From Endurance to Dressage
I am so glad to have someone riding Speedy again. I keep saying this, but teaching someone else really helps me to focus on my own learning. When Brooke came out on Saturday, I had no idea what we would work on, but since she's a pretty solid rider, I've had to fast forward quite a bit. The one thing she has needed very little coaching on is getting Speedy rounder. He may not be coming through behind very well, but at least she is keeping him pretty well put together even after just three or four lessons.
The two things that I notice when she's riding is that she isn't yet following with her elbows, and she is still struggling with sitting on her seat bones and allowing her legs to hang. This is rather funny as I struggle with the exact same things. I am getting better of course, but since Izzy gets so braced there often isn't any motion to follow. I know that if I lock up my arms he won't unlock his neck, so I do my best to follow whatever motion he does offer.
Because Speedy was back to his quiet self - the week before he had a bit of spring fever, we actually had to do some transitions to wake him up. I also quickly saw that transitions helped Brooke as well because they gave her a chance to rebalance herself. In the walk to trot to walk transitions, Brooke was able to work on choosing the correct posting diagonal. She knows how to do a rising trot, but she can't yet feel which diagonal she is on. I gave her two tips.
First, I suggested that she not start posting immediately. It is okay to sit a few strides until you find the rhythm. Second, I taught her to look at the outside shoulder to determine when she should rise. When the outside shoulder is forward, the rider should be in the up phase of the posing trot. Each time I saw her on the wrong diagonal, I would tell her to check the outside shoulder. She could always find the fix, but it is a feel that she will need to develop. As a side note, Speedy is a saint. Every time she needed to take her focus off of steering to watch her diagonal, he trotted around on autopilot until she was back to riding.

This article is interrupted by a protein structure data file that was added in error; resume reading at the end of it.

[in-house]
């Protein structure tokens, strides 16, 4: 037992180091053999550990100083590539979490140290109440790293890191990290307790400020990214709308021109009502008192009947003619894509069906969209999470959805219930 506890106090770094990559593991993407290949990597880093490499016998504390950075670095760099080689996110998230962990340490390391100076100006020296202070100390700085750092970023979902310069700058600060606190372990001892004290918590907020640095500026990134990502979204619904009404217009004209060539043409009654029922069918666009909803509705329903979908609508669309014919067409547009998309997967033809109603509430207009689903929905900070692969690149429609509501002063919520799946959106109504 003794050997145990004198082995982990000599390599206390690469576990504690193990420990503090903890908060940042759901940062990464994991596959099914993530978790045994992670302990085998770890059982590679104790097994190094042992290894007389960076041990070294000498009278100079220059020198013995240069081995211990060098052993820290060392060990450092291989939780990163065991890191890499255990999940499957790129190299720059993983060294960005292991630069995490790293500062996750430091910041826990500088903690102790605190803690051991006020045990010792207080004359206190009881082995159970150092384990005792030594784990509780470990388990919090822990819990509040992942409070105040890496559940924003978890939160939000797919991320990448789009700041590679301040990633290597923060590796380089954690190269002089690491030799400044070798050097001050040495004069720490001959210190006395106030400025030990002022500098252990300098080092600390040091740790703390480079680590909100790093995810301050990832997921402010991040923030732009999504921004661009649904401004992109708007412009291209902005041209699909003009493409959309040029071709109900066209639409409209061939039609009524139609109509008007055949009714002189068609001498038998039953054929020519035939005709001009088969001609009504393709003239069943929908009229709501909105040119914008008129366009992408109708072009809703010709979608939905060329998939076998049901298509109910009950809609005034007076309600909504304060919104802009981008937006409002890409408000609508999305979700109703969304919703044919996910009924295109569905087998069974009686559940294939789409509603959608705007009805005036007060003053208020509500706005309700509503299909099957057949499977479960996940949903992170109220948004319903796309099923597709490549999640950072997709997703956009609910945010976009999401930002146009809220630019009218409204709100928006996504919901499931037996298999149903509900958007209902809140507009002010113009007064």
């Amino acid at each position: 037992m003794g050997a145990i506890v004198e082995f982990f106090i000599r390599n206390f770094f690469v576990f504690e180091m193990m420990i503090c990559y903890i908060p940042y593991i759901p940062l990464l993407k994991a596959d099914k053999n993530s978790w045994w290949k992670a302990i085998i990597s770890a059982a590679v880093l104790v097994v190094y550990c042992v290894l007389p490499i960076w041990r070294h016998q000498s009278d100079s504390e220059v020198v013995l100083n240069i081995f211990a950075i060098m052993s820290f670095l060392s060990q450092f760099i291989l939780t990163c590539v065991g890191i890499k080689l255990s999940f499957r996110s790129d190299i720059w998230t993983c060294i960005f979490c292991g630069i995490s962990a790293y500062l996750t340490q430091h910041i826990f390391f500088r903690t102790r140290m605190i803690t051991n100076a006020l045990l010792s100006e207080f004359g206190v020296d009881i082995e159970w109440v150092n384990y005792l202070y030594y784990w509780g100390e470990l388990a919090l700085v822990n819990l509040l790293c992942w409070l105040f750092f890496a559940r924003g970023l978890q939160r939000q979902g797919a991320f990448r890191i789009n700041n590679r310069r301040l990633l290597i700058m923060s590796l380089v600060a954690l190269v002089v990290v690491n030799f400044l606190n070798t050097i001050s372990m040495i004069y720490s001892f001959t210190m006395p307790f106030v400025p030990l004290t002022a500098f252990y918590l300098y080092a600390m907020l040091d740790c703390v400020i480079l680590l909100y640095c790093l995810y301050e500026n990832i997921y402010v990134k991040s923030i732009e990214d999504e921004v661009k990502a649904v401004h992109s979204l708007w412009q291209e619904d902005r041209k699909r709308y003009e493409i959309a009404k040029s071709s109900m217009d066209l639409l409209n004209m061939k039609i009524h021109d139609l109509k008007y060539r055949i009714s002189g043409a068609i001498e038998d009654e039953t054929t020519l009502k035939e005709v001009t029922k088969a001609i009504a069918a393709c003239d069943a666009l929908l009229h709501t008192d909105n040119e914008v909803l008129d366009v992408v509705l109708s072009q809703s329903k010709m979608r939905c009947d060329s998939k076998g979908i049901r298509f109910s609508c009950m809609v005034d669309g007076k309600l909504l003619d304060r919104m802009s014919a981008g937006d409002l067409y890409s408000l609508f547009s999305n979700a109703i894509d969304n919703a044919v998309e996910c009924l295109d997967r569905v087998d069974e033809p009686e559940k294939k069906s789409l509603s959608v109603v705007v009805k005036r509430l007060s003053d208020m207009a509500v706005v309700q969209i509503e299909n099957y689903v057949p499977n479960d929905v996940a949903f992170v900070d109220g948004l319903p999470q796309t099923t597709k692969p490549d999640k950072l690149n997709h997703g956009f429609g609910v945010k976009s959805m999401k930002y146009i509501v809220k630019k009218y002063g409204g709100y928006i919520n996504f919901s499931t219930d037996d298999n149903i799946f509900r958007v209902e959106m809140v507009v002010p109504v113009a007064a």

After enough walk to trot transitions, we moved on to some canter work. Brooke has a great feel, so she has been able to get nice canter transitions. It also helps that Speedy is such a rock star. He always rewards a correct ask with a correct answer. Since Brooke is still working to find a more independent seat, I had her do canter to trot to canter transitions. In the canter, she is still working on sitting to the inside so that she can ride from her inside leg to outside rein. So, with trying to follow in the canter, sit to the inside, turn her shoulders, and keep Speedy together, she appreciated the canter to trot. For the trot steps, she was able to rebalance her own body and then send Speedy back to the canter. Again, he is a rock star.
I am sure I've mentioned this before, but if not, Brooke is a triathlete. She actively trains for her sport weekly. The week before, she went and did a run after her lesson. This week, she was doing a serious bike ride. She mentioned something about hoping to get ... 30? ... 40? ... 50? miles in. I got lost on the the double digit number, so I didn't get quite how far she and her friends intended to ride. After I rode, I went home and binged Locke & Key on Netflix.
Both of us are working on our "weight" aids. I think Brooke is well ahead of me!
About the Writer and Rider
I am a lifelong rider.
I began endurance riding in 1996 where I ultimately completed five, one-day 100 mile races, the 200-mile Death Valley Encounter, and numerous other 50, 65, and 75 mile races. I began showing dressage in 2010.
Welcome to my dressage journey.
About Speedy G
Speedy went from endurance horse to dressage horse. After helping me earn a USDF Bronze medal in the summer of 2020, he is now semi-retired. Speedy is a 2004, 15'1 hand, purebred Arabian gelding. His Arabian Horse Registry name is G Ima Starr FA.
Izzy was started as a four-year old and then spent the next 18 months in pasture growing up. I bought him as a six-year old, and together, we are showing at the lower levels. He is a 2008, 16'3 hand warmblood gelding. His Rheinland Pfalz-saar International (RPSI) name is Imperioso.
National Rider Awards
State Rider Awards
State Horse Awards
CDS Sapphire Rider Award
Third Level: 63.514%
Third Level: 62.105%
2023 Show Season
(r) Ride-a-Test Clinic
2023 Show Schedule
2023 Completed …
2023 Qualifying Scores
Regional Adult Amateur Competition (RAAC)
Qualifying Training Level
3 Scores/2 Judges/60%: